Toni Morrison:
The Power of Fiction in the Arc of Progress

All Quiet on the Western Front (1928) by Erich Maria Remarque is one of the best-known anti-war novels ever written. Depicting the horrors of the First World War trenches from the perspective of a young German soldier, it was translated into more than 20 languages and adapted into a celebrated Hollywood film in 1930. The book spoke for a generation that had been, in Remarque’s words, “destroyed by war, even though it might have escaped its shells.” As proof of its impact, it was among the books banned and publicly burned by the Nazis.

John Steinbeck’s The Grapes of Wrath (1939) chronicles a penniless Oklahoma family’s journey Westward and highlighted the shocking Depression-era poverty and destitution of hundreds of thousands of migrants making the journey to California to find work. It was among the work that also earned Steinbeck a Nobel Prize and was considered an important factor in humanizing the victims of poverty and injustice.

Injustice is also the theme of To Kill a Mocking Bird by Harper Lee. Written in 1960, on the cusp of the Civil Rights Movement, it remains one of the most popular American novels ever written. Set in the south in the 1930s, the events, seen through the eyes of a young white girl trying to understand racism, put a personal face on the struggle that helped readers across the nation identify more personally with the issues. In the words of the main character’s father, Atticus Finch, “You never really understand a person until you consider things from his point of view . . . until you climb into his skin and walk around in it.”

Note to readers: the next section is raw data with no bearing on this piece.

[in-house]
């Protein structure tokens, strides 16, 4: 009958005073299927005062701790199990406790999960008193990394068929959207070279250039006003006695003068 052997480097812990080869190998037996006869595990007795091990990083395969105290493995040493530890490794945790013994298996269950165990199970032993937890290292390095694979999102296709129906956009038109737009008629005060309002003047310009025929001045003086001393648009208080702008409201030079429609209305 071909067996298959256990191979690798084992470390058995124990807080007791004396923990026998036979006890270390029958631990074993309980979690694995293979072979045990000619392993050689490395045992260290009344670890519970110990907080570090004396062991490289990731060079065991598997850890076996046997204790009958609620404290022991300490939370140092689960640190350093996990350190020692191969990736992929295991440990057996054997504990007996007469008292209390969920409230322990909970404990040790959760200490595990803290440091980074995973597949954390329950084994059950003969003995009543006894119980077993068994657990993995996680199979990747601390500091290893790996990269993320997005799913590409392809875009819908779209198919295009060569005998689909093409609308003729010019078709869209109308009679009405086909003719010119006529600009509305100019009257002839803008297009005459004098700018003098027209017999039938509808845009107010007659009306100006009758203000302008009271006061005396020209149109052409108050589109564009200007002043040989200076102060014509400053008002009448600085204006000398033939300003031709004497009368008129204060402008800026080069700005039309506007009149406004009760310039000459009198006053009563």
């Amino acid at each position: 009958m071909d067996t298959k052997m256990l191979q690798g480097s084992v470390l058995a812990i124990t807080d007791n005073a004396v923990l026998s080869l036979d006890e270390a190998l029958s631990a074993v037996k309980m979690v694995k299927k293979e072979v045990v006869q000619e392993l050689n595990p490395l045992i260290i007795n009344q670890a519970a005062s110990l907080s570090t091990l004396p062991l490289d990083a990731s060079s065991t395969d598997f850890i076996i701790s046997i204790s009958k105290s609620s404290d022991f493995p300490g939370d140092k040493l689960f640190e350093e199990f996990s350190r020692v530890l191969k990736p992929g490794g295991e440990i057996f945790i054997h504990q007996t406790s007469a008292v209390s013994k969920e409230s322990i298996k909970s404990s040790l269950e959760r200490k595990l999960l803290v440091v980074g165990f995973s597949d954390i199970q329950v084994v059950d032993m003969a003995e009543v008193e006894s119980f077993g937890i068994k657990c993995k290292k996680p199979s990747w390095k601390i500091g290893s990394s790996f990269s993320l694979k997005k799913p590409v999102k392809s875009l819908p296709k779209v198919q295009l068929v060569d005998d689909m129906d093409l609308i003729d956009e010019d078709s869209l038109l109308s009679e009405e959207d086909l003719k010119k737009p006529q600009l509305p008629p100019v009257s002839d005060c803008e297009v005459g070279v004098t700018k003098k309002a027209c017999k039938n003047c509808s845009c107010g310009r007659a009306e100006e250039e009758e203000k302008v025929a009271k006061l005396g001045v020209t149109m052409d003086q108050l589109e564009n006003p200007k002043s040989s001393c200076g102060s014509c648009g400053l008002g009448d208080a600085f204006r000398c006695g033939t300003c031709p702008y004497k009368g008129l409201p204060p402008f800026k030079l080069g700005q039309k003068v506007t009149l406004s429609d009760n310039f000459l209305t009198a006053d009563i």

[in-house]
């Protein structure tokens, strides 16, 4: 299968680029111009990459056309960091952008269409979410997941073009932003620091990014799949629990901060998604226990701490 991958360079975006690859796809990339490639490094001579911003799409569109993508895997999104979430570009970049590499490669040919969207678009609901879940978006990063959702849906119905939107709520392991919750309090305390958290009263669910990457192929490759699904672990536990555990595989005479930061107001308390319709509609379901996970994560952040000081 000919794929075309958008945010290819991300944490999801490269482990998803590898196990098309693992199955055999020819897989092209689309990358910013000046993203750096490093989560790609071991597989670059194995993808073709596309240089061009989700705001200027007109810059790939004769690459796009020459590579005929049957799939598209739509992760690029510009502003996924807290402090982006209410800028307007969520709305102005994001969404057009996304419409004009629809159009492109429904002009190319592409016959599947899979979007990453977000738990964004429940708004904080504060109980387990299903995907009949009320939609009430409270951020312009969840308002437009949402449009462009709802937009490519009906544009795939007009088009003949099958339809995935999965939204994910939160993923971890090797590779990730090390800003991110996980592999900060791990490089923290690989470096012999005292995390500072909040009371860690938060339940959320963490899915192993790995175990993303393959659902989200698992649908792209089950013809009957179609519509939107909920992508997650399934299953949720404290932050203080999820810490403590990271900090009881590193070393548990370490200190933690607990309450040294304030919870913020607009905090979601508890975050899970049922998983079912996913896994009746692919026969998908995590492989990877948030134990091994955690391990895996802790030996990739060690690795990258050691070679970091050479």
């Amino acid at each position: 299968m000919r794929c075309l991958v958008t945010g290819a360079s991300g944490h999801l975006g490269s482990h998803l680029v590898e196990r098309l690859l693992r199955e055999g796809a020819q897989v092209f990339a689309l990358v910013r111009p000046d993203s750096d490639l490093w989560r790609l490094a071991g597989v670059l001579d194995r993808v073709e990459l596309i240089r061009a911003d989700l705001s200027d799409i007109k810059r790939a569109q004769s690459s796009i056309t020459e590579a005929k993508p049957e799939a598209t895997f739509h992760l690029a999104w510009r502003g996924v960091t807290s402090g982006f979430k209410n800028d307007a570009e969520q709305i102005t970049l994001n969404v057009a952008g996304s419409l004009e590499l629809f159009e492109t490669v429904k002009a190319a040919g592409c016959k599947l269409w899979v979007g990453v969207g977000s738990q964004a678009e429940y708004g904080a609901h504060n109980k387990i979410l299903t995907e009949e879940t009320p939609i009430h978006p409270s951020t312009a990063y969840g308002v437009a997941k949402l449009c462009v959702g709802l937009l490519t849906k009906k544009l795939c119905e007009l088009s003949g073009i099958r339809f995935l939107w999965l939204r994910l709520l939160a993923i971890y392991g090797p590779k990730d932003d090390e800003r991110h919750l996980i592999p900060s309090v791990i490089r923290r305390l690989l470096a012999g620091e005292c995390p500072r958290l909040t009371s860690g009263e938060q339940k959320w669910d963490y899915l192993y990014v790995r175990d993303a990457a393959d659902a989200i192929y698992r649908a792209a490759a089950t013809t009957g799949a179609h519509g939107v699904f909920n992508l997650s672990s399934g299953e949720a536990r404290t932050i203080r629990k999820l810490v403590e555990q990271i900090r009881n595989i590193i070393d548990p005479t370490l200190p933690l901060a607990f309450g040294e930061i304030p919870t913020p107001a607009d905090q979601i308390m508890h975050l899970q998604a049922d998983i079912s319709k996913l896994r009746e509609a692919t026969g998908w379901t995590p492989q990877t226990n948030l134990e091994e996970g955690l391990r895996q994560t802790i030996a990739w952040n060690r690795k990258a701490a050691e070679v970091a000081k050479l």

Much as the book helped readers understand racial injustice, the African-American characters in Lee’s novel are secondary. And while the Civil Rights era helped usher in more equality between the races, when Morrison began writing a decade later, fully realized black characters were still rare. Just as the Civil War may have freed the slaves but did not deliver the equality promised to them, the Civil Rights era failed to fully vanquish prejudice and ensure that true equality prevailed.

Morrison is credited as one of the important figures that exposed these problems and ignited the spirit behind the Black Lives Matter movement still going on today. Michelle Obama said of her:

“Toni Morrison understood, you see, that people gravitate to what’s real. And in her writing, the truth was always right there on the dog-eared pages.

For me and for so many others, Toni Morrison was that first crack in the levee — the one who freed the truth about black lives, sending it rushing out into the world. She showed us the beauty in being our full selves, the necessity of embracing our complications and contradictions. And she didn’t just give us permission to share our own stories; she underlined our responsibility to do so. She showed how incomplete the world’s narrative was without ours in it.”

Morrison understood that true self-respect is a continuous struggle. She wrote in Beloved (1987), “Freeing yourself was one thing. Claiming ownership of that freed self was another.”

She once wrote that while it is reasonable to adjust to your environment, she saw hers as an environment that she did not want to fit into, one that needed to change. “I am not reasonable,” she said. Her legacy remains in her great books, and her life will be remembered for her vision and courageous honesty.


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